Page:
PTL: The Rise and Fall of Jim and Tammy Faye Bakker’s Evangelical Empire

In 1974, Jim and Tammy Bakker launched their television show, the PTL Club, from a former furniture store in Charlotte, N.C., with half a dozen friends. By 1987, they stood at the center of a ministry empire that included their own satellite network, a 2300-acre theme park visited by six million people a year, and millions of adoring fans. The Bakkers led a life of conspicuous consumption, perfectly aligned with the prosperity gospel they preached. They bought vacation homes, traveled first-class with an entourage, and proclaimed that God wanted everyone to be healthy and wealthy.

When it all fell apart, after revelations of a sex scandal and massive financial mismanagement, all of America watched more than two years of federal investigation and trial, as Jim was eventually convicted on 24 counts of fraud and conspiracy. He would go on to serve five years in federal prison.

PTL is more than just the spectacular tale of the rise and fall of the Bakkers. Drawing on trial transcripts, videotapes, newspaper articles, and interviews with key insiders, dissidents, and lawyers, John Wigger traces their lives from humble beginnings to wealth, fame, and eventual disgrace, telling the story of a group of people committed to religious innovation, who pushed the boundaries of evangelical religion’s engagement with American culture, and, in the process, revealed both the power of big religion in American life and its limits.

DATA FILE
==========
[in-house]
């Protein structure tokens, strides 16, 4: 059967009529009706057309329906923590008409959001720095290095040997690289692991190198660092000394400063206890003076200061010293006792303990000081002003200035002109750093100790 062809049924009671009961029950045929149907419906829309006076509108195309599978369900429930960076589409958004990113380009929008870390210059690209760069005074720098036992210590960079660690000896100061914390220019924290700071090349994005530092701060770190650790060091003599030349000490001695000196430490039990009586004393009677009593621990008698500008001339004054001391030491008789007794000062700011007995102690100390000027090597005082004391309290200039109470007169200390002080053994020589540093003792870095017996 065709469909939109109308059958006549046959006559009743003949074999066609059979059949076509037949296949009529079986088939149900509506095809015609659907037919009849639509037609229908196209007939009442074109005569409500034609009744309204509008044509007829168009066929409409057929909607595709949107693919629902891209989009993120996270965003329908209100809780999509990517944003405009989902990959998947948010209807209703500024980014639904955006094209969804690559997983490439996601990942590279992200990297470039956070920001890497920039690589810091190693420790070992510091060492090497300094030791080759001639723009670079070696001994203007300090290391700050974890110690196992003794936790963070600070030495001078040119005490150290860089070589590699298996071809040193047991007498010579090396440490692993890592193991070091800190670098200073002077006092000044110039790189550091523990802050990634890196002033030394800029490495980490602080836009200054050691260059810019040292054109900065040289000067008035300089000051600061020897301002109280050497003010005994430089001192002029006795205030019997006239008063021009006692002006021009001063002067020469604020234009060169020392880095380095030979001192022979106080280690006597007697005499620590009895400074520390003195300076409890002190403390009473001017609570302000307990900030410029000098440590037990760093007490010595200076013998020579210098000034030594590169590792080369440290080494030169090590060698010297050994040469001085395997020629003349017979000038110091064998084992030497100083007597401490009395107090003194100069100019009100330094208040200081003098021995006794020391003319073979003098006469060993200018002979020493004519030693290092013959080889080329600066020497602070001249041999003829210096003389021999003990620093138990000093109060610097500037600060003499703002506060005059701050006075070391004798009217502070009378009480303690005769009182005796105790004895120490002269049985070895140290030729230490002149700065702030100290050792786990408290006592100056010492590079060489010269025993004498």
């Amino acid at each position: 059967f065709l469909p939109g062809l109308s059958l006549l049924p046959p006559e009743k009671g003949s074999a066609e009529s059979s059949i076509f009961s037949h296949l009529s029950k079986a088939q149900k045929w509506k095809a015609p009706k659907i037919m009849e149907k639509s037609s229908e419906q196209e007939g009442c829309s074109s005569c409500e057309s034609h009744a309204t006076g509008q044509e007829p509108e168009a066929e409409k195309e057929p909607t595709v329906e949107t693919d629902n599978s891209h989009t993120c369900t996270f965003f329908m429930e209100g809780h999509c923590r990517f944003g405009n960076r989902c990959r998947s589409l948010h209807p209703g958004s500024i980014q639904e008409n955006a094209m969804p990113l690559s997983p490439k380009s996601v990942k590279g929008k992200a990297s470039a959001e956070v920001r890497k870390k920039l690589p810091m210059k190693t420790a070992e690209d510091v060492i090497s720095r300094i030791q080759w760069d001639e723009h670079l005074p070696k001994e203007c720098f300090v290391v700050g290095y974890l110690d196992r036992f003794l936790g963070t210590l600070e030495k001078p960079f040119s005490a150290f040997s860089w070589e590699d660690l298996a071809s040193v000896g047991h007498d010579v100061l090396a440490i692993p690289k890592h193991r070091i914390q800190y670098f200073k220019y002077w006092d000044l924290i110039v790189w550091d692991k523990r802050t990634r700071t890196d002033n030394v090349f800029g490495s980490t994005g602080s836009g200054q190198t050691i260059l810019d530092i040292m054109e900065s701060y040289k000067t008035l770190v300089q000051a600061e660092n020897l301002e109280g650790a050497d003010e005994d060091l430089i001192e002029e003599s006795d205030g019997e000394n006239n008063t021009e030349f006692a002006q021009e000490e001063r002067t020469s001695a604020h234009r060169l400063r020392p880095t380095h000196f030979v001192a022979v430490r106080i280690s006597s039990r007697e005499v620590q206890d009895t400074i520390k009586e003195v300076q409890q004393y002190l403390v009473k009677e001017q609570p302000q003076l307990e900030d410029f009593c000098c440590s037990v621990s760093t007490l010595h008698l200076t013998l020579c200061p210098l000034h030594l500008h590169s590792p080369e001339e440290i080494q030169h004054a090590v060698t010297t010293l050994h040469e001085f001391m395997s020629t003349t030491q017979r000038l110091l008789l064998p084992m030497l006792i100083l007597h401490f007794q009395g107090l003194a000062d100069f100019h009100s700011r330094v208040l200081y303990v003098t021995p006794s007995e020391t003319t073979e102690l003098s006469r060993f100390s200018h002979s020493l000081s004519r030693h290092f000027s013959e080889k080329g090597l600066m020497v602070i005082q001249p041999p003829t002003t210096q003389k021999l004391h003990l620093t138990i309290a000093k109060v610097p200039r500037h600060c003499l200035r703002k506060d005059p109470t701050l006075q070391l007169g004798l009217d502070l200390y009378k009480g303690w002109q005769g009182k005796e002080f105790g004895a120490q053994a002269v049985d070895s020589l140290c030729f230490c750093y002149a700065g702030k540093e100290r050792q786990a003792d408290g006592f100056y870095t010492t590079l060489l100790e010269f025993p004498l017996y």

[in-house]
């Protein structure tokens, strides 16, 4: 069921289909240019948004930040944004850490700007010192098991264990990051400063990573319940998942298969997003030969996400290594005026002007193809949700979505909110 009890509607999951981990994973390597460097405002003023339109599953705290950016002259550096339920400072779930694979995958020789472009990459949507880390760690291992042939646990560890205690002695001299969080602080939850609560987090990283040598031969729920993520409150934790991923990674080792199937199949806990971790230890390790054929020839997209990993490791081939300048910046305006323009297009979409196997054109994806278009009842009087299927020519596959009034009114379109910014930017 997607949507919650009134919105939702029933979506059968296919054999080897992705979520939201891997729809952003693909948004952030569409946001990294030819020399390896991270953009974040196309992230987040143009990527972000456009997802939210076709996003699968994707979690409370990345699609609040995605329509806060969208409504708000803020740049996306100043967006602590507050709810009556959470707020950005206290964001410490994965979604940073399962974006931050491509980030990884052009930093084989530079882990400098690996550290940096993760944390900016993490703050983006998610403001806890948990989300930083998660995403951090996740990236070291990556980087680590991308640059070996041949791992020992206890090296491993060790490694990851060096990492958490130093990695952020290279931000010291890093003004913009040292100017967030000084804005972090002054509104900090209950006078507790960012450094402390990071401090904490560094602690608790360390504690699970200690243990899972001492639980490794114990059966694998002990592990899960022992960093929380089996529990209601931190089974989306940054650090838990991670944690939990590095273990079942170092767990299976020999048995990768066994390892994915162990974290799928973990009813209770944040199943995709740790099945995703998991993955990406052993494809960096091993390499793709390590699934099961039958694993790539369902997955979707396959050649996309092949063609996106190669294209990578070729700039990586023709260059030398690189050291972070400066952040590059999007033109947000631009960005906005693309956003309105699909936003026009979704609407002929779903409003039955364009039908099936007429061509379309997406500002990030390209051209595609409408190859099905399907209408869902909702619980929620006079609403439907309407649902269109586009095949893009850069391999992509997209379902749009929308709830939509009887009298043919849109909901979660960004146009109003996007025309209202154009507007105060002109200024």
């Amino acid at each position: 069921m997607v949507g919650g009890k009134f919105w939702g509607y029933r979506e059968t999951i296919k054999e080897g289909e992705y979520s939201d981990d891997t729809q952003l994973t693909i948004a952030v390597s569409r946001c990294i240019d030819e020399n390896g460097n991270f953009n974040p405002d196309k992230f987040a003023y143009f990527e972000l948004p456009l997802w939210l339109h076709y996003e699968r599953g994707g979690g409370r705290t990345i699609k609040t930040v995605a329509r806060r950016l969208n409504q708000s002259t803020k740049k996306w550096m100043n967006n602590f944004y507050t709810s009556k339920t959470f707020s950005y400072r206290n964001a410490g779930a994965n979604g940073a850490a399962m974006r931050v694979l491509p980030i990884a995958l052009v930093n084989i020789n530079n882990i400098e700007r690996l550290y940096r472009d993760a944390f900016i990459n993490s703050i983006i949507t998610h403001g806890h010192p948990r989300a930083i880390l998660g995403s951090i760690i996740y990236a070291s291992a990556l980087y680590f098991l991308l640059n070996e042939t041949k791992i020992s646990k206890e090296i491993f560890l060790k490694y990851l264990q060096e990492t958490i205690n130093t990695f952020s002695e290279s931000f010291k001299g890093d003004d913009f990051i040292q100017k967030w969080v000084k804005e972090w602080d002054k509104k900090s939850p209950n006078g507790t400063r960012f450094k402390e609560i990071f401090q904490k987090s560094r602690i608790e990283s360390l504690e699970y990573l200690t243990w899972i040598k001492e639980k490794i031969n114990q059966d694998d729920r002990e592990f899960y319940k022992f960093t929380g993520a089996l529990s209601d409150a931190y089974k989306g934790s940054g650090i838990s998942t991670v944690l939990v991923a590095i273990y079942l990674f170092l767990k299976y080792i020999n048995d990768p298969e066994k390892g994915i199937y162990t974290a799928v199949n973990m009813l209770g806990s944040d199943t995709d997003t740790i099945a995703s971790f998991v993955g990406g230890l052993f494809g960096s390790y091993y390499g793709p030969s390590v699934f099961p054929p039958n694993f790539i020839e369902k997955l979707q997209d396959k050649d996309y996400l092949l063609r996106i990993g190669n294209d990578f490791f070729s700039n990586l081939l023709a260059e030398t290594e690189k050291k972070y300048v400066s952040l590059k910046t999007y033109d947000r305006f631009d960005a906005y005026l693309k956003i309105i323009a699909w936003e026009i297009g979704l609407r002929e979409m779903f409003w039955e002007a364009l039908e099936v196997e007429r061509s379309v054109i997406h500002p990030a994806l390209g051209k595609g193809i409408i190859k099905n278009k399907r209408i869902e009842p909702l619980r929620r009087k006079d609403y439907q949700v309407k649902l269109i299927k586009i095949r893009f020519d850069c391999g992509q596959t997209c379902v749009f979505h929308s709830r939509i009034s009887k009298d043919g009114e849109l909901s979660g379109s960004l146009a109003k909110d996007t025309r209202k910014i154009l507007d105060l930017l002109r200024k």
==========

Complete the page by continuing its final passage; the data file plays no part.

John Wigger

Oxford University Press, August 2017


John Wigger is Professor and Chair in the MU Department of History. He earned a B.S. in Petroleum Engineering from West Virginia University and an M.A. and Ph.D. in History from the University of Notre Dame, where he studied cultural religious history in the United States. He has broad interests in the interconnections between Christianity and democracy in American history and serves as President of the Conference on Faith and History. Professor Wigger’s publications include Taking Heaven by Storm: Methodism and the Rise of Popular Christianity in America, 1770-1820 (1998), Methodism and the Shaping of American Culture, co-edited with Nathan Hatch (2001), and American Saint: Francis Asbury and the Methodists (2009), and PTL: The Rise and Fall of Jim and Tammy Faye Bakker’s Evangelical Empire (2017). He regularly teaches courses on the social and cultural history of the United States.